Some years back, a museum asked me to help them with an exhibit a contractor had built for them. It was a wheel like the one on Wheel of Fortune, but smaller and mounted on the wall instead of the floor. You would spin the wheel, it would stop on some item, and a computer would play a short video about the item. Physically and mechanically, it was a beautifully built exhibit. The electronics, though, left something to be desired.
In principle, this is pretty simple computer task. Measure the position of the wheel, and when it stops moving, play a video based on the position. The problem was the folks who created the artistic mechanics didn’t think hard about the electronics behind it. Sometimes–but not often–the wheel would play the wrong video. Sometimes it wouldn’t play at all.
The Prime Suspect
My immediate suspicion turned out to be correct. I took the wheel off its mount to discover copper foil tape on the back of it. Each pie wedge had foil in different areas and there were two brushes in each area. When the wheel stopped, two of the brushes would be shorted together and the rest were open. The way they detected that was bizarre, but that wasn’t the problem. (It involved a cannibalized PS/2 keyboard.)
Continue reading “Fifty Shades of Gray Code”
The electric motor is the fundamental building block of almost all robotic projects but, without some form of feedback, it lacks the precise positional control required for the task. Small servos from the modelling world will often use a potentiometer to sense where they are on their travel, while more accomplished motors will employ some form of shaft encoder.
Commercial shaft encoders use magnets and Hall-effect sensors, or optical sensors and encoder discs. But these can be quite expensive, so [Hello1024] hacked together an alternative in an afternoon. It uses another motor as the encoder, taking advantage of the minute changes in inductance as the magnet passes each of its coils. It’s a technique that works better with cheaper motors, as their magnets are more imperfect than those on their expensive cousins.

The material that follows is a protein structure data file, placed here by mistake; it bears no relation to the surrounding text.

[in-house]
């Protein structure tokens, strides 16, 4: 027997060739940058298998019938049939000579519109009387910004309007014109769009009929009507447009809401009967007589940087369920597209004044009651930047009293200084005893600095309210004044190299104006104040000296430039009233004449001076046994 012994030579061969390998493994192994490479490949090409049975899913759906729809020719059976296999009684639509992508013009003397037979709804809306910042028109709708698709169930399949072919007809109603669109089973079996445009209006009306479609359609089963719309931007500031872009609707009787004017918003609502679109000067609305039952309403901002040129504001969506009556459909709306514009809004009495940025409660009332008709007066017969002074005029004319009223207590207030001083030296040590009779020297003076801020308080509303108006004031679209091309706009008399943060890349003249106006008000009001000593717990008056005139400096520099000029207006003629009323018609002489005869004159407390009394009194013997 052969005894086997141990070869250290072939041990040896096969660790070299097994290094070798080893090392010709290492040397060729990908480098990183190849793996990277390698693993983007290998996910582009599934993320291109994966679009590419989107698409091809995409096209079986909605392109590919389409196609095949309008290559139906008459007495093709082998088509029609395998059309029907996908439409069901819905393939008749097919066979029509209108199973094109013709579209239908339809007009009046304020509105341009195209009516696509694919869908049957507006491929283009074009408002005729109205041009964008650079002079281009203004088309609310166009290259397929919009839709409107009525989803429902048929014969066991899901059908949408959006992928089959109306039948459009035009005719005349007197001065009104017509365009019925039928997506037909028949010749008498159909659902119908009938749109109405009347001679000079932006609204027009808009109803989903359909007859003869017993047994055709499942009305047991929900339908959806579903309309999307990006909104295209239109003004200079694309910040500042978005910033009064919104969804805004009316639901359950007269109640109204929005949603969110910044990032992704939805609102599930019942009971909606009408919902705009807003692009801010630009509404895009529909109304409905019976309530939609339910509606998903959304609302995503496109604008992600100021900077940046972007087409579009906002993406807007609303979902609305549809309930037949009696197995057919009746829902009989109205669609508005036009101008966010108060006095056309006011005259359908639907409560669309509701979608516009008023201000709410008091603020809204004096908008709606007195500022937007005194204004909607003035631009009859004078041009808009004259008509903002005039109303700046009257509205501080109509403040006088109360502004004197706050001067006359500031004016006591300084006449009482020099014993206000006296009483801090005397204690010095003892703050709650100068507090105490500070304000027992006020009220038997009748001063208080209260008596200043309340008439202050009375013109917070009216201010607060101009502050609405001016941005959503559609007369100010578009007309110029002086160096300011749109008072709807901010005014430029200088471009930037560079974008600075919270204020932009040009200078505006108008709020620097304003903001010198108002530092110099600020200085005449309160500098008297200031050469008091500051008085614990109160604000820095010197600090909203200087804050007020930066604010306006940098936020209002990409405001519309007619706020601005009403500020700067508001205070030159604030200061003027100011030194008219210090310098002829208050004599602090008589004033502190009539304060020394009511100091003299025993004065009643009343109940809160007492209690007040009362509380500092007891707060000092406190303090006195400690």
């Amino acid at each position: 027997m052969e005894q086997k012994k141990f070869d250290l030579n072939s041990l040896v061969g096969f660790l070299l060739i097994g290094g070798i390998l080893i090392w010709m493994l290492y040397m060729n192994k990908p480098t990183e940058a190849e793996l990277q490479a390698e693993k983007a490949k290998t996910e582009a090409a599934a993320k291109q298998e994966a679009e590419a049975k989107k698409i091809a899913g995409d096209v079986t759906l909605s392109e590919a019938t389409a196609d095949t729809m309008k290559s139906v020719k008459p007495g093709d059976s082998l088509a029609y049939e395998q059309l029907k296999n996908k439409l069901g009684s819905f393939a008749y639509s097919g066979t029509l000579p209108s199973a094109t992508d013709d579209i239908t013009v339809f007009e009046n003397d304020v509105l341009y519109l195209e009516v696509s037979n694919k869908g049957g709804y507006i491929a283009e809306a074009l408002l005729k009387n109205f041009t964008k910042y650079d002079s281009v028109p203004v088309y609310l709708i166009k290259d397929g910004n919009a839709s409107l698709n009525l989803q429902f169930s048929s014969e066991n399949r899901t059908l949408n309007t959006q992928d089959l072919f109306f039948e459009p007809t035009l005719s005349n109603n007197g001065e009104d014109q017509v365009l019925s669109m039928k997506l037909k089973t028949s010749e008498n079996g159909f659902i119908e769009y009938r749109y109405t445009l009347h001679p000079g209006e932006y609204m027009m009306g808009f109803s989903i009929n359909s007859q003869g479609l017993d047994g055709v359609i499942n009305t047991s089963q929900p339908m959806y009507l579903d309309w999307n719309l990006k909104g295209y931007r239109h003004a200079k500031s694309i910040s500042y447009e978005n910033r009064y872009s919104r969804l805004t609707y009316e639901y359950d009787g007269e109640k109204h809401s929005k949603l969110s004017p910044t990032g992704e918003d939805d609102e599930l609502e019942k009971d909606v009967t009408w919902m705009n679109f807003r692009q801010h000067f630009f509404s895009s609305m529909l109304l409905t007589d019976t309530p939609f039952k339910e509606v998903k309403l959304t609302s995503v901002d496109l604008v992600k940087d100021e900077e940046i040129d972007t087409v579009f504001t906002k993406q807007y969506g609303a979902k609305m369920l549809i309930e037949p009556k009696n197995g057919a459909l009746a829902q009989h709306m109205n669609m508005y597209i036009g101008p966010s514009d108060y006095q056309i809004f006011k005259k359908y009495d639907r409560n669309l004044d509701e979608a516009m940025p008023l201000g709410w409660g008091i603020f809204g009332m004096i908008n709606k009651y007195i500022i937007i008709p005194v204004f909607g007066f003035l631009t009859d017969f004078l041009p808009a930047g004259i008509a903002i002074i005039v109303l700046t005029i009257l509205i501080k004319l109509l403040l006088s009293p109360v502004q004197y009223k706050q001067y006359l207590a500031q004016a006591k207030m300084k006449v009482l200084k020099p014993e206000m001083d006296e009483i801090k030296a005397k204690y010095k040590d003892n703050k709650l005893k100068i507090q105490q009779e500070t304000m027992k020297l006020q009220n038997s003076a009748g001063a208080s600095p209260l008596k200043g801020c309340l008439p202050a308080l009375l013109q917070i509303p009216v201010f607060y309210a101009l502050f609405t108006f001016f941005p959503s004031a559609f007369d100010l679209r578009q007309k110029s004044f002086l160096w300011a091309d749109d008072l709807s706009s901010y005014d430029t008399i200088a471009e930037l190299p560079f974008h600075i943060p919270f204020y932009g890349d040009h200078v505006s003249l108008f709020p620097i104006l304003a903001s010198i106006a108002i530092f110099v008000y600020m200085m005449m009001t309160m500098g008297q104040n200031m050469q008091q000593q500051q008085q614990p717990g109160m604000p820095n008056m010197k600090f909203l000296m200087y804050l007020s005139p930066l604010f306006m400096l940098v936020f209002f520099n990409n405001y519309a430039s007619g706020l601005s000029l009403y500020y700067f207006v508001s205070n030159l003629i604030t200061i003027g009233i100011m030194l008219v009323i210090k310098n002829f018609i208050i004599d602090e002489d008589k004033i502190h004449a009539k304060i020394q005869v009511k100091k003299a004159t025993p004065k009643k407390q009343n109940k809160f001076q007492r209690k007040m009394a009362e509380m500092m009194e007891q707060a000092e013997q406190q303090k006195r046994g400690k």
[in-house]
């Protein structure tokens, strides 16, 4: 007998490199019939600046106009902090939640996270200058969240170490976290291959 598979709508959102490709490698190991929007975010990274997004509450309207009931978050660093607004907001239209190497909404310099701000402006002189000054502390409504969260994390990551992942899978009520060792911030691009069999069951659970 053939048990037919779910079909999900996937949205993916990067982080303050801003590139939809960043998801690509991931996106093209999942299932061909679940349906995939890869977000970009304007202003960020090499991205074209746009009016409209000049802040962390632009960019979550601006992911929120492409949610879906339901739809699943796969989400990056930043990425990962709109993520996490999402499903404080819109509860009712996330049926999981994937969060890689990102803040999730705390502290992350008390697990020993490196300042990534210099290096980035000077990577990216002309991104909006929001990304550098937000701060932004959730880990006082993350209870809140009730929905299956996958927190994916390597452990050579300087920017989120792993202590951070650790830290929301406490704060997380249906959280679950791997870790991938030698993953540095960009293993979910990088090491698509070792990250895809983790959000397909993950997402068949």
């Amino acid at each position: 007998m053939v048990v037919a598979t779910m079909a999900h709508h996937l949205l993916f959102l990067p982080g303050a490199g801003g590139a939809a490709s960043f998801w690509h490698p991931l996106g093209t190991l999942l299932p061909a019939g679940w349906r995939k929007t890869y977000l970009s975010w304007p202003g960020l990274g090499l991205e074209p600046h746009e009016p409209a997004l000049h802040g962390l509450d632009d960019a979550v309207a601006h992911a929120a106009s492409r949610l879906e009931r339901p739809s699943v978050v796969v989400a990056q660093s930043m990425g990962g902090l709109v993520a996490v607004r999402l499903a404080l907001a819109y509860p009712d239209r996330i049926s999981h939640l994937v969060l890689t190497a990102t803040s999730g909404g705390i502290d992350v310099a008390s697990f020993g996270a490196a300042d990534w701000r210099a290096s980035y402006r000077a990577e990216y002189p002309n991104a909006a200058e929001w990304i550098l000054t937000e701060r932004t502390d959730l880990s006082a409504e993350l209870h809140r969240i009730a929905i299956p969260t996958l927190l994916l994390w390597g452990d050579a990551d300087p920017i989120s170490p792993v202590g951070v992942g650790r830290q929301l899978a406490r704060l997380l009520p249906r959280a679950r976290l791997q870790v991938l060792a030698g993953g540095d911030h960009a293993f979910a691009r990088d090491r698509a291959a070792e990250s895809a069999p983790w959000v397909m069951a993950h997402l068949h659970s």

The sensing is rather clever in its economy, sending a pulse to the motor through an off the shelf motor controller and measuring the time it takes to decay through the body diode of the driving MOSFET. It requires a calibration procedure before first use, and it is stressed that the whole thing is very much still in beta, but it’s a very impressive hack nevertheless. He’s posted a video demonstration which you can see below the break.
Continue reading “Use A Brushless Motor As A Rotary Encoder”
Rotary encoders are great devices. Monitoring just a few pins you can easily and quickly read in rotation and direction of a user input (as well as many other applications). But as with anything, there are caveats. I recently had the chance to dive into some of the benefits and drawbacks of rotary encoders and how to work with them.
I often work with students on different levels of electronic projects. One student project needed a rotary encoder. These come in mechanical and optical variants. In a way, they are very simple devices. In another way, they have some complex nuances. The target board was an ST Nucleo. This particular board has a small ARM processor and can use mbed environment for development and programming. The board itself can take Arduino daughter boards and have additional pins for ST morpho boards (whatever those are).
The mbed system is the ARM’s answer to Arduino. A web-based IDE lets you write C++ code with tons of support libraries. The board looks like a USB drive, so you download the program to this ersatz drive, and the board is programmed. I posted an intro to mbed awhile back with a similar board, so if you want a refresher on that, you might like to read that first.
Reading the Encoder
The encoder we had was on a little PCB that you get when you buy one of those Chinese Arduino 37 sensor kits. (By the way, if you are looking for documentation on those kinds of boards, look here.; in particular, this was a KY-040 module.) The board has power and ground pins, along with three pins. One of the pins is a switch closure to ground when you depress the shaft of the encoder. The other two encode the direction and speed of the shaft rotation. There are three pull-up resistors, one for each output.
I expected to explain how the device worked, and then assist in writing some code with a good example of having to debounce, use pin change interrupts, and obviously throw in some other arcane lore. Turns out that was wholly unnecessary. Well… sort of.
Continue reading “Encoders Spin Us Right Round”
Keeping track of your 3D-printer filament use can be both eye-opening and depressing. Knowing exactly how much material goes into a project can help you make build-versus-buy decisions, but it can also prove gut-wrenching when you see how much you just spent on that failed print. Stock filament counters aren’t always very accurate, but you can roll your own filament counter from an old mouse.